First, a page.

Double life: a reluctant veteran's fight for survival

Stephen Hughes was a title winner with Arsenal at 21. Coventry's captain tells Phil Shaw how he recovered from the obscurity that followed
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Time has not withered Stephen Hughes, either in terms of his bright, open face or his talent with a ball at his feet. But the former Arsenal midfielder - touted as the answer to England's left-sided problems after gaining a Premiership winners' medal at 21 - receives a rude reminder that the years are flying every time Coventry City go training.

Time has not withered Stephen Hughes, either in terms of his bright, open face or his talent with a ball at his feet. But the former Arsenal midfielder - touted as the answer to England's left-sided problems after gaining a Premiership winners' medal at 21 - receives a rude reminder that the years are flying every time Coventry City go training.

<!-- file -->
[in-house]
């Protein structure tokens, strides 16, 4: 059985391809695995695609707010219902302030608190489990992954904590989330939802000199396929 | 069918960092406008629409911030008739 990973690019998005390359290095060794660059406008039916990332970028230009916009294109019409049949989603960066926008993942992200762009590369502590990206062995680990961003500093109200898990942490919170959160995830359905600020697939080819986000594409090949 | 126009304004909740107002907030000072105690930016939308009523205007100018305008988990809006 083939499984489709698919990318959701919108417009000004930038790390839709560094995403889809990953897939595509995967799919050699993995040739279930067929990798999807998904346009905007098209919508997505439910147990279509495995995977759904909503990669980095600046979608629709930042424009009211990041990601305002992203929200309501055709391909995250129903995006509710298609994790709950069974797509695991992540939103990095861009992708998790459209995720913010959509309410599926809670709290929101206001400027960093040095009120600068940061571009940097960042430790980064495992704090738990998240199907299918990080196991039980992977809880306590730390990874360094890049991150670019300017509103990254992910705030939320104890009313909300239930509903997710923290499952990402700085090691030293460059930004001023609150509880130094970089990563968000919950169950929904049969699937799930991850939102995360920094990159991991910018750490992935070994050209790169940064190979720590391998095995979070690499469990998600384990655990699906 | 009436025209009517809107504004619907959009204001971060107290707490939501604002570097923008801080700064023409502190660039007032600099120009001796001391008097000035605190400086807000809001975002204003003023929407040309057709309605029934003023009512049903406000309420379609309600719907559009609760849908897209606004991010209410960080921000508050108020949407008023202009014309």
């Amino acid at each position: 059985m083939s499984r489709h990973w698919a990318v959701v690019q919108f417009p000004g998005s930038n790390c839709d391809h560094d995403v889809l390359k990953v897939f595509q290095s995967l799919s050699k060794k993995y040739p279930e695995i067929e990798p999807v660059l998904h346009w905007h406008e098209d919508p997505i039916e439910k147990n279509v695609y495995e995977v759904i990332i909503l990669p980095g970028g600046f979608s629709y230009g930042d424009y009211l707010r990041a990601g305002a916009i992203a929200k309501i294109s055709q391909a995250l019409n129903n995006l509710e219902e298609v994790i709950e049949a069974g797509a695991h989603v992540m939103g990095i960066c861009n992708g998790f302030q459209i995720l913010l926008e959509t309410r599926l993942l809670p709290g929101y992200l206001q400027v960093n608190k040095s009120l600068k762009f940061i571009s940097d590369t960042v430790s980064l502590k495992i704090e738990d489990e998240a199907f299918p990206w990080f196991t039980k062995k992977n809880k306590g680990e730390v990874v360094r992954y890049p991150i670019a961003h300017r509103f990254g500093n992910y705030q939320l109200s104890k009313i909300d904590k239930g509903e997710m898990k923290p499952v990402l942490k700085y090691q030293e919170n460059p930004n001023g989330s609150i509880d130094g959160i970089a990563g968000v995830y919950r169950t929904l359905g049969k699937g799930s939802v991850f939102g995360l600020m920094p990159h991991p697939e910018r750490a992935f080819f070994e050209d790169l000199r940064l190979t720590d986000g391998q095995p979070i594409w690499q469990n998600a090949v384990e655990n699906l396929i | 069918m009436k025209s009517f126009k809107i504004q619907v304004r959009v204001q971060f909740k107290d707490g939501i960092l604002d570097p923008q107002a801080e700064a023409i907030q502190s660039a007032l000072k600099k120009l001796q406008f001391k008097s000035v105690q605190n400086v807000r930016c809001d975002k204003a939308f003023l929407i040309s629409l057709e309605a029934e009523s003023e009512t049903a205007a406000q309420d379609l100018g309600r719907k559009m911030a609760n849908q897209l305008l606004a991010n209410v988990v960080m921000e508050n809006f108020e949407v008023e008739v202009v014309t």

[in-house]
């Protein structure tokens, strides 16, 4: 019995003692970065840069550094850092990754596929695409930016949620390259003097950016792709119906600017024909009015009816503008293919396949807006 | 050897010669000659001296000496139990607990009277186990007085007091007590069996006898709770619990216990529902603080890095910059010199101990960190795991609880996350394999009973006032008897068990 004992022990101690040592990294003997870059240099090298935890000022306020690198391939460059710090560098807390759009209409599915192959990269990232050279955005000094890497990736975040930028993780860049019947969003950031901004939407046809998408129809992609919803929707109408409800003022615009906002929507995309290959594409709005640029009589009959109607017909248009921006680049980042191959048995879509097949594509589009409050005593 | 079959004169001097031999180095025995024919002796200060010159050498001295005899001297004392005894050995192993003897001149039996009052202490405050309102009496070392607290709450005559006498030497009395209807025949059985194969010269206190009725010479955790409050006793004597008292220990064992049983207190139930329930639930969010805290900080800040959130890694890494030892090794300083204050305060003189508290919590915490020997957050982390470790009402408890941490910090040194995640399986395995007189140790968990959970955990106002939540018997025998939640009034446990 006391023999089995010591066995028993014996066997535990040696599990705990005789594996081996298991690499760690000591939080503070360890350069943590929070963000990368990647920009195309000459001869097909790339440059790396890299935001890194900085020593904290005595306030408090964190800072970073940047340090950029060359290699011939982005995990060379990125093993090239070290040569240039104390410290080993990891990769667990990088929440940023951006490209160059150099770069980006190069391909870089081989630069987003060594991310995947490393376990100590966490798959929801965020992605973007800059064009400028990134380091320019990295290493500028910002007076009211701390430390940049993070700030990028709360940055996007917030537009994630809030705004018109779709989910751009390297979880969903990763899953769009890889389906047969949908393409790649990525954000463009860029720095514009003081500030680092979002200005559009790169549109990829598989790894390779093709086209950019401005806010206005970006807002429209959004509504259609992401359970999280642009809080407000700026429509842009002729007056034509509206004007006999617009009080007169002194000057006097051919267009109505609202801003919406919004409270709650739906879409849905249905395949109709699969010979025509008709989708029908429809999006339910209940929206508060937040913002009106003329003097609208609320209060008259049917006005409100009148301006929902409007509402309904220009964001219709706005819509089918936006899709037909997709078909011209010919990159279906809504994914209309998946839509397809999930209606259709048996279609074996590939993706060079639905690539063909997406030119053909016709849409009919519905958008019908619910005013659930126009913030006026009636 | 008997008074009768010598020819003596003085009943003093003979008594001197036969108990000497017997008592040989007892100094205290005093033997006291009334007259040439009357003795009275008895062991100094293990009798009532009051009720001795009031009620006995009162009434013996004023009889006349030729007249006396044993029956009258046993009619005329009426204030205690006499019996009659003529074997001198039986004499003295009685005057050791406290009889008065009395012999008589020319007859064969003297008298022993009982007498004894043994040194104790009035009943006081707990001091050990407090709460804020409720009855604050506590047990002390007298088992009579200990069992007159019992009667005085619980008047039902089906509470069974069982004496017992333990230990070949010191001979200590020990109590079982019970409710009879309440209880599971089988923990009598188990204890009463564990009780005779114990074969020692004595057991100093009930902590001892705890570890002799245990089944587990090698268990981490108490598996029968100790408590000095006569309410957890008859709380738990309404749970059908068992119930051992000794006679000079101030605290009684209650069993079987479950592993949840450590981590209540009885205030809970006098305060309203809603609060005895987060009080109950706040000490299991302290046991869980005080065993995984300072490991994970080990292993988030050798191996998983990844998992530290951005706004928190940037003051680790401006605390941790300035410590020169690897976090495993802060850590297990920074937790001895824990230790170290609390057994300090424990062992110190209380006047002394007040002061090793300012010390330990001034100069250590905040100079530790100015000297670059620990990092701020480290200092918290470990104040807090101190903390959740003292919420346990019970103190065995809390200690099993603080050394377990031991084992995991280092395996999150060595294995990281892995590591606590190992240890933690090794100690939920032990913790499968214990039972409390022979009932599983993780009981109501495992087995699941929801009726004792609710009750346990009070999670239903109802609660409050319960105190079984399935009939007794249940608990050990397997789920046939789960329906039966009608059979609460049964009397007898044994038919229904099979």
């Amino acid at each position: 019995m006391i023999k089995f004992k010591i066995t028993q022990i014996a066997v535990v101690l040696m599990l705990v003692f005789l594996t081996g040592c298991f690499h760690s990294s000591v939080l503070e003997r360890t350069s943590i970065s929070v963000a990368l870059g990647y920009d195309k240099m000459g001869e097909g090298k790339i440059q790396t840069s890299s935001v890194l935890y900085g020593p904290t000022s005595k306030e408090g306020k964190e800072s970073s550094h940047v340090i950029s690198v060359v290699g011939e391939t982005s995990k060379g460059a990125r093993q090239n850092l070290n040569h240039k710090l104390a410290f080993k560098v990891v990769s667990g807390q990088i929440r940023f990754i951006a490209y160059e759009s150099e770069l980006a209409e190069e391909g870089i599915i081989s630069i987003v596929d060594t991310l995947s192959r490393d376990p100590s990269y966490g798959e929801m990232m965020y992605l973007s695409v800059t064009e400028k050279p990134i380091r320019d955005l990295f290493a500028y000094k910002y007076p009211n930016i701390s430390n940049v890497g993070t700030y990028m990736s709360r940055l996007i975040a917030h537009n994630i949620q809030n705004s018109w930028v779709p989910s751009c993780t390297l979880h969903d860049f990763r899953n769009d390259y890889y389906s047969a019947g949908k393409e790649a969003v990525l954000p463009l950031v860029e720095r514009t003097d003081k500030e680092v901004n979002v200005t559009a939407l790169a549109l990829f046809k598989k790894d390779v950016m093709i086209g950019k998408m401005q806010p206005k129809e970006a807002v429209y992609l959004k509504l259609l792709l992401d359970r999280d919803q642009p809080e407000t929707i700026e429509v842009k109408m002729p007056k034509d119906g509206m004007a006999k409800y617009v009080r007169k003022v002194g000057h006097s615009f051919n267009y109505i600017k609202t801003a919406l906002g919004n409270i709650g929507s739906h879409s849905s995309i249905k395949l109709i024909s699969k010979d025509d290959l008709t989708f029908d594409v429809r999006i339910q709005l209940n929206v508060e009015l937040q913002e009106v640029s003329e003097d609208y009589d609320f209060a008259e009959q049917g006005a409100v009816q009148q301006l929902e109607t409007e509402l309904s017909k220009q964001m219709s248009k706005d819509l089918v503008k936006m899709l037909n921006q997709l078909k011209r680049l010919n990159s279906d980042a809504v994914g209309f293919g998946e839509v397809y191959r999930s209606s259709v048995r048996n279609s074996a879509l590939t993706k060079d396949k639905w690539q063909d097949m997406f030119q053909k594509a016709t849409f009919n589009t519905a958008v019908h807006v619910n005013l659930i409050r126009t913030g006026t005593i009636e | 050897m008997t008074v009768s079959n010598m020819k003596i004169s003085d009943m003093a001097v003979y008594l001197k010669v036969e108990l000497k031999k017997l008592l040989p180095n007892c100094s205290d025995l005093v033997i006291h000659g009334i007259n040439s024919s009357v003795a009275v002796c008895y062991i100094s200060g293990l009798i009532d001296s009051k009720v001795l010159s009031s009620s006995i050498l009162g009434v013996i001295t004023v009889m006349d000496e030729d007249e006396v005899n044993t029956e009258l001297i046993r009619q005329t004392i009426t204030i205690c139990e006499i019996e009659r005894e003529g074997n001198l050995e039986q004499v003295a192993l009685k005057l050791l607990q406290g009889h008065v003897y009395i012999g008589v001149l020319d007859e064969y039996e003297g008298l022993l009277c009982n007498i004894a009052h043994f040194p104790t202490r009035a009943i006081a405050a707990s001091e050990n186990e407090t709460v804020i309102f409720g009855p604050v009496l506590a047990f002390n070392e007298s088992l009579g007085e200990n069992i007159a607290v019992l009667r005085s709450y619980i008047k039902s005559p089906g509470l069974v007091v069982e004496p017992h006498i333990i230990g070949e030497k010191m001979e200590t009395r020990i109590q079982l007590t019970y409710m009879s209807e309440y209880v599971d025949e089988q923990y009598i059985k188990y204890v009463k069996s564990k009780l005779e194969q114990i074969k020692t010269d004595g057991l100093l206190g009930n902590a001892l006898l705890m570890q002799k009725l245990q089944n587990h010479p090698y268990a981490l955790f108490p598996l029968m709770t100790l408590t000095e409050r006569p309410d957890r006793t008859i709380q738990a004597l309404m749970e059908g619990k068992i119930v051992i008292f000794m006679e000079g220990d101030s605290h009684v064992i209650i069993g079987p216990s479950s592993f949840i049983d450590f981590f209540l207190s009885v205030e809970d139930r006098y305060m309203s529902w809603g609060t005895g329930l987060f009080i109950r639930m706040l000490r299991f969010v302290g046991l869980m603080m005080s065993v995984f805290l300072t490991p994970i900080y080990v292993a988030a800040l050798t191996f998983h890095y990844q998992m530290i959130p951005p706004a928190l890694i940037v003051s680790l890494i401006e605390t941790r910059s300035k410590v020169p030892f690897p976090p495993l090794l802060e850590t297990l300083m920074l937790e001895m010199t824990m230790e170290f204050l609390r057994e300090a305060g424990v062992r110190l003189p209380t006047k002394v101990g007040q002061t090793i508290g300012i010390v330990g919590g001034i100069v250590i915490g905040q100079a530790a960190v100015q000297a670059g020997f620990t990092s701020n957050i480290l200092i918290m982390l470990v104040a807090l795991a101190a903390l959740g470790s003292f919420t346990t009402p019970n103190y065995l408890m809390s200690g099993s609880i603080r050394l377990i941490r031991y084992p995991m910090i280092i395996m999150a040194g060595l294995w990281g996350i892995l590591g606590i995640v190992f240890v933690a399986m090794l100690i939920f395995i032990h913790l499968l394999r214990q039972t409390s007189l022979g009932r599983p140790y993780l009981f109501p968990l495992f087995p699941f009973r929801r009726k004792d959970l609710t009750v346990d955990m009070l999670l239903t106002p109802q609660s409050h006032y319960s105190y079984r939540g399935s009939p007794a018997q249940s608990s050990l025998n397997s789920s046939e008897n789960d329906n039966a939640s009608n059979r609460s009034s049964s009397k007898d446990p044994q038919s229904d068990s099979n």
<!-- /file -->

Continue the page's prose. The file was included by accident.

"We have to get into teams of three and I didn't know whether to be honoured or insulted when I was put in with Steve Staunton and Richard Shaw," grins the now 28-year-old Hughes as the two defenders, both 36, arrive to start preparations for Coventry's must-win encounter with Queen's Park Rangers at Highfield Road today. "It seems only the other day that I was at Highbury, but careers go by very quickly."